Saturday, July 23, 2011


National Theatre, Laurence Olivier, Frank Finlay (Iago), 1965, 158m

Olivier gives a spectacular and uninhibited performance in the title role. This is a staged film which closely follows the text and brings the drama to life in all it's psychological depth. Olivier is an actor, not a star, with the ability to step into the shoes of the most impossible roles. I always recall his portrayal as the Mahdi in Khartoum.

Othello's character portrays universal aspects of human nature. It is more than a romance, more than a tale of jealousy and cuckolding. The disintegration of a mind is portrayed in language of awesome power and precision. His love for Desdemona or more exacty her love for him, is the core around which his being is constructed.

"But there, where I have garner'd up my heart,
Where either I must live, or bear no life;
The fountain from the which my current runs,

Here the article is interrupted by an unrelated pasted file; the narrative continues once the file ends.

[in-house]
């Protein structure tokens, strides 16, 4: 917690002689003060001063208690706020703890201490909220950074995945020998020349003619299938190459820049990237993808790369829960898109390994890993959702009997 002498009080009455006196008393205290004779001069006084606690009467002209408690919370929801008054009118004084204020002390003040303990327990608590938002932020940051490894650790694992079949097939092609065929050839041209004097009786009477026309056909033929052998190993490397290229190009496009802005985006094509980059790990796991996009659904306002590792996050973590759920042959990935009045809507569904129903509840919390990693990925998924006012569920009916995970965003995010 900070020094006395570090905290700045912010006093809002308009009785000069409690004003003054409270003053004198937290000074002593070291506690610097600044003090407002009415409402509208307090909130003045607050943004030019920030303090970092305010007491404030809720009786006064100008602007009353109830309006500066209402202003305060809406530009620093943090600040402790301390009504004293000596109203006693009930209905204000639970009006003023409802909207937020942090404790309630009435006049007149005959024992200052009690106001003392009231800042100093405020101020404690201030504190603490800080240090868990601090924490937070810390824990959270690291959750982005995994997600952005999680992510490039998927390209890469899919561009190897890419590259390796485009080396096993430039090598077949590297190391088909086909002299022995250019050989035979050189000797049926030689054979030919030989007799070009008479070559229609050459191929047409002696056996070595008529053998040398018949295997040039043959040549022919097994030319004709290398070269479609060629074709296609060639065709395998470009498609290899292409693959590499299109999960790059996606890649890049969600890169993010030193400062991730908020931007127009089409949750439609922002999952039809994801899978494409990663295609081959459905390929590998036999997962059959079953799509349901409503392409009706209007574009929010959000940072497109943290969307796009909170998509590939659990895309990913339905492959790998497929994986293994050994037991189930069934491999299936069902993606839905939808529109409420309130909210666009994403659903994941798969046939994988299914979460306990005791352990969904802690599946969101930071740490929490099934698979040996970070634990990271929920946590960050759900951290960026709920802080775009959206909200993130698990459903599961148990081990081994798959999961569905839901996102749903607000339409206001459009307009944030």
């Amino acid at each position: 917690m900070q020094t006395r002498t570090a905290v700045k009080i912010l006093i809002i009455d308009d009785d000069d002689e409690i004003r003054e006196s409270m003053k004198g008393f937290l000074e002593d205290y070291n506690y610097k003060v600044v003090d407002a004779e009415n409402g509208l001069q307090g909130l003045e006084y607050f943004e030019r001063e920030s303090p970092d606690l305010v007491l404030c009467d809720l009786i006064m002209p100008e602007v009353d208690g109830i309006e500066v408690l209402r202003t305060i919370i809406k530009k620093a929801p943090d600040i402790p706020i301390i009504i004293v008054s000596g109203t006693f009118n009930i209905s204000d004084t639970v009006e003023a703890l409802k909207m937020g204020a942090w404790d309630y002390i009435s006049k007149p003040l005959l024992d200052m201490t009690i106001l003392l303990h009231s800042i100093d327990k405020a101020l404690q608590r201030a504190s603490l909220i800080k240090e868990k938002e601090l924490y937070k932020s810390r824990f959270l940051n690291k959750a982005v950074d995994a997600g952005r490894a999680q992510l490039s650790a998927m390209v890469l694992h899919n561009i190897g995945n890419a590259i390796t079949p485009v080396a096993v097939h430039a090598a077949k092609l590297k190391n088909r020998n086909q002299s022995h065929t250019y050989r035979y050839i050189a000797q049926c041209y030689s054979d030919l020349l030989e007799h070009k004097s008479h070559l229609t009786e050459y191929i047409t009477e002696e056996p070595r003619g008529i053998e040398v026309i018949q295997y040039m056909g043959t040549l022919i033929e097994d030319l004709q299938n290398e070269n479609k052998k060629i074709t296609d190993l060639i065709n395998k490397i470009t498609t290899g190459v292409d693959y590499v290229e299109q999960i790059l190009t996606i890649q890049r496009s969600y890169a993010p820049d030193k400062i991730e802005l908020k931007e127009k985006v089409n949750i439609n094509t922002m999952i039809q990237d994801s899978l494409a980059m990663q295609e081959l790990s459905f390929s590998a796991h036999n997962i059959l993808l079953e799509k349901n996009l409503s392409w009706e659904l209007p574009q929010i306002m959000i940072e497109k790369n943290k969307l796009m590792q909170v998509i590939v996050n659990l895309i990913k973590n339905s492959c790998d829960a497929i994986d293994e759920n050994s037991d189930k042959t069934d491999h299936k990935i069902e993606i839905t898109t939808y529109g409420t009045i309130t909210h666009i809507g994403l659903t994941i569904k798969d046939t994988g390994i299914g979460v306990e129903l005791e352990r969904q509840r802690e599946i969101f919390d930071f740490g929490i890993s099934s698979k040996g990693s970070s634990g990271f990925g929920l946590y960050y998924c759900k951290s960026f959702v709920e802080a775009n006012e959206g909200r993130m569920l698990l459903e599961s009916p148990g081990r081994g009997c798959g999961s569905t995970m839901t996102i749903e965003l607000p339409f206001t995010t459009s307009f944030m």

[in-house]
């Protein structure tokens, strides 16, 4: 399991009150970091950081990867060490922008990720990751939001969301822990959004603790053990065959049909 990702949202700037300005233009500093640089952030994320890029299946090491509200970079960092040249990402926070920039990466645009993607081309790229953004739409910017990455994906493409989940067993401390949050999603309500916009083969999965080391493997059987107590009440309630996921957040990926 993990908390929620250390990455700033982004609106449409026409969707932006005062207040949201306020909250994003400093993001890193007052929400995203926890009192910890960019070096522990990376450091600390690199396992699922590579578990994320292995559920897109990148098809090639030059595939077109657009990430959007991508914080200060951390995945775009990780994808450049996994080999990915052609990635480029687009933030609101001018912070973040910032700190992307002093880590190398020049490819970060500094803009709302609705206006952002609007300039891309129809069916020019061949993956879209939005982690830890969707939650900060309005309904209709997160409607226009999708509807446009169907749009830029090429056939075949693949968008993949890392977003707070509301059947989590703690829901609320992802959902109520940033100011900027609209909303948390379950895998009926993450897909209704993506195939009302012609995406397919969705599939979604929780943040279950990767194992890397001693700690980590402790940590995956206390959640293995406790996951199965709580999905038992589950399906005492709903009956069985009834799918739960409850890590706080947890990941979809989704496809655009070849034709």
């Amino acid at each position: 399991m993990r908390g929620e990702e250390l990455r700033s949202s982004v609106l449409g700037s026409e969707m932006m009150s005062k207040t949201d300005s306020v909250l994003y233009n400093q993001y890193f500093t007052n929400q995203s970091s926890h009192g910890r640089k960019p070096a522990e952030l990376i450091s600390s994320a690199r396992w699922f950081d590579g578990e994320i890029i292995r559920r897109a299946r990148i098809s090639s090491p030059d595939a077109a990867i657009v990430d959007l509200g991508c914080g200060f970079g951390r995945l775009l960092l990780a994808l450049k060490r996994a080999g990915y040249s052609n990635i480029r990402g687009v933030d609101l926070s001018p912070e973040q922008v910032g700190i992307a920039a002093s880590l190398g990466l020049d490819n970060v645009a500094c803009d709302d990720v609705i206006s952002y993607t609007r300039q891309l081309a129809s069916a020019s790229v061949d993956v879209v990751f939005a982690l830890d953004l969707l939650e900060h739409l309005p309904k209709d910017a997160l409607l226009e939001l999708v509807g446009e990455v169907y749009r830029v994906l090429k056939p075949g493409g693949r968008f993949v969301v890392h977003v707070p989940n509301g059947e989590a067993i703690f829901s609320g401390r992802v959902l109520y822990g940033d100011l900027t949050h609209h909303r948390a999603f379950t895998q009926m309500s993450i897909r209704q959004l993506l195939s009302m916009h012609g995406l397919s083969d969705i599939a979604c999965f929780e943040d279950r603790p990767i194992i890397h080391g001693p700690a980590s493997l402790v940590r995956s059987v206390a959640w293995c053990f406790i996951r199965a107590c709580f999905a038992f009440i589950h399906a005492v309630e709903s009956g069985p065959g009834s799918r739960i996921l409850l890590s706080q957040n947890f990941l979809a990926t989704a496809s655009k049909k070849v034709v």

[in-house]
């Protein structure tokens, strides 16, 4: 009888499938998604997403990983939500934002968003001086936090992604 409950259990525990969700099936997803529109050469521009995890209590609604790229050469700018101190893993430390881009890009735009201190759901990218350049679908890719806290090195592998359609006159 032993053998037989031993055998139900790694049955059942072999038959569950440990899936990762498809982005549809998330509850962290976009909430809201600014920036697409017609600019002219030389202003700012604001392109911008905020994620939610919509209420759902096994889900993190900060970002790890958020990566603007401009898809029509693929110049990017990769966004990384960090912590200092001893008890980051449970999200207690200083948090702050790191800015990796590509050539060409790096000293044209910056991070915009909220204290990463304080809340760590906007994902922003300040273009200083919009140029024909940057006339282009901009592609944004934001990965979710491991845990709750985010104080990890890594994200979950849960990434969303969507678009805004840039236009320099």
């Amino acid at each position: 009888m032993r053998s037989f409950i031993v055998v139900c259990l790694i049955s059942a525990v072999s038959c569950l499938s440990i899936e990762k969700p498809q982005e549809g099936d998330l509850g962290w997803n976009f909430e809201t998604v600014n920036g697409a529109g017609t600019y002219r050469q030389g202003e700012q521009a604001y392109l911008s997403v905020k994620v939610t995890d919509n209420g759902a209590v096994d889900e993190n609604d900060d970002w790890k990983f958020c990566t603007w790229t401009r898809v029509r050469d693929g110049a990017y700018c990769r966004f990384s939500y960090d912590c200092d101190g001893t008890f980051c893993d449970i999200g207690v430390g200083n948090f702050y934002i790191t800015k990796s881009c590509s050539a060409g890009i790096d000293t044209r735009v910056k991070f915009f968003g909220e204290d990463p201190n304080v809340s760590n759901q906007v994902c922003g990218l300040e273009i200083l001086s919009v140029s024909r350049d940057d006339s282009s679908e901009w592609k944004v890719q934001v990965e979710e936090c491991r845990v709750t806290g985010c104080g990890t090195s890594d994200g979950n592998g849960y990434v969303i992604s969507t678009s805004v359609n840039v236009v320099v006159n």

Or else dries up; to be discarded thence!"

One can only marvel at such lines. Indeed, "chaos is come again."

More than jealousy, it is doubt which is his doing. Step by step, he tries to build certitude from the seed of doubt, cementing his delusion with driblets of proof. In a sense he is the helpless victim of insurmountable circumstances but finally it is the chinks in his own mind which result in his dissolution. His inner collapse is more profound even than that of Lear, lacking Lear's inner reservoirs. Hamlet in contrast sets force on a project of painful self reconstruction once the onerous duty is imposed on him, concluding with the triumphant "the readiness is all". Macbeth plummets down to the bottom and remains there where no shaft of light can reach.

The film may have cinematic deficiencies, the acting might be overdone. Certainly Finlay as Iago, for which he got a supporting Oscar, delivers his lines with convincing ease and power. He is the philosophic chorus, his intelligence a formidable foil to Othello's tempestuous nature. The simple sets keep us focused on the drama and the ochre palette accentuates the painfilled story. This is unmistakeably drama, Shakespeare, vintage Olivier.

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